Here is the question:
Just in case:Quote:
If is a homomorphism of groups then and for all . Show by example that the first conclusion may be false if G, H are monoids that are not groups.
I have constructed a couple of monoids with homomorphisms, but I'm not getting anywhere. In addition I have a proof of that does not use the inverses relationship , so I don't see where this would enter the problem. Additionally the proof does not seem to give me any clues as to how might not be equal to .Quote:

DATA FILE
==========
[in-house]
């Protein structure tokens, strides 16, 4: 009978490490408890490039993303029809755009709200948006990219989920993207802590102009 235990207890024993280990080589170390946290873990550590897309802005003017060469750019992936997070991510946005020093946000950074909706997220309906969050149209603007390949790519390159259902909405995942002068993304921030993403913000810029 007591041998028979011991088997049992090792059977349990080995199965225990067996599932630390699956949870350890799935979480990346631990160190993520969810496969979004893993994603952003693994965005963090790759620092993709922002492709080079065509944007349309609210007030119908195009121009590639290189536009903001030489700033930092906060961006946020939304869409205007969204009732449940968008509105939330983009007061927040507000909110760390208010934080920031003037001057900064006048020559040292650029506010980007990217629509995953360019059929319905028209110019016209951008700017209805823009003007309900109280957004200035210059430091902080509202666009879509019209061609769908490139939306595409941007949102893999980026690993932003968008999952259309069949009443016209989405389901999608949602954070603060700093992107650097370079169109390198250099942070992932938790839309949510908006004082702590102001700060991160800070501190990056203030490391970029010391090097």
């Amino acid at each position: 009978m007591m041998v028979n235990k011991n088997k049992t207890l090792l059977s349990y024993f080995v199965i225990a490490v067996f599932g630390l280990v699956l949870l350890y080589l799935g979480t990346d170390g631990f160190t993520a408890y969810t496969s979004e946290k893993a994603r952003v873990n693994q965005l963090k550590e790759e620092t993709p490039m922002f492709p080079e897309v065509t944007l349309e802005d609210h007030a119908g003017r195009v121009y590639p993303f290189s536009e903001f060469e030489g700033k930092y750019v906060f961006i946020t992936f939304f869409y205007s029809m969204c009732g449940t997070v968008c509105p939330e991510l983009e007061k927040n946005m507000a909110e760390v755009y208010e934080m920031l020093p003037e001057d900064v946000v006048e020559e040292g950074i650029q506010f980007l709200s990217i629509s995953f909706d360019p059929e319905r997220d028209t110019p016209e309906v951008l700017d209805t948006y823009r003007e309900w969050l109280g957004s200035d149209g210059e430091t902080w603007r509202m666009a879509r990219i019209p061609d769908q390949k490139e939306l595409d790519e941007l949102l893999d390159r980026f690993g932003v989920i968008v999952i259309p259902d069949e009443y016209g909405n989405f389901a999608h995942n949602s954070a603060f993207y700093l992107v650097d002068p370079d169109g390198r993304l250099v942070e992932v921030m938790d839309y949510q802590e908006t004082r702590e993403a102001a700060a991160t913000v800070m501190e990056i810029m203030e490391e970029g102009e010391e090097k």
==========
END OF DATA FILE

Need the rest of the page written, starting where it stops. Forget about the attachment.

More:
A monoid is a set G with a binary operation and contains a two-sided identity element such that .
The proof is short so I will include it. Perhaps someone may be able to see a loophole that is escaping me.
Let G be a set with a binary relation * and let there be an element of G, such that for all g in G. Let H be another set with a binary relation and let there be an element such that for all h in H. Further let f be a homeomorphism .
. Since by definition for all h, must be .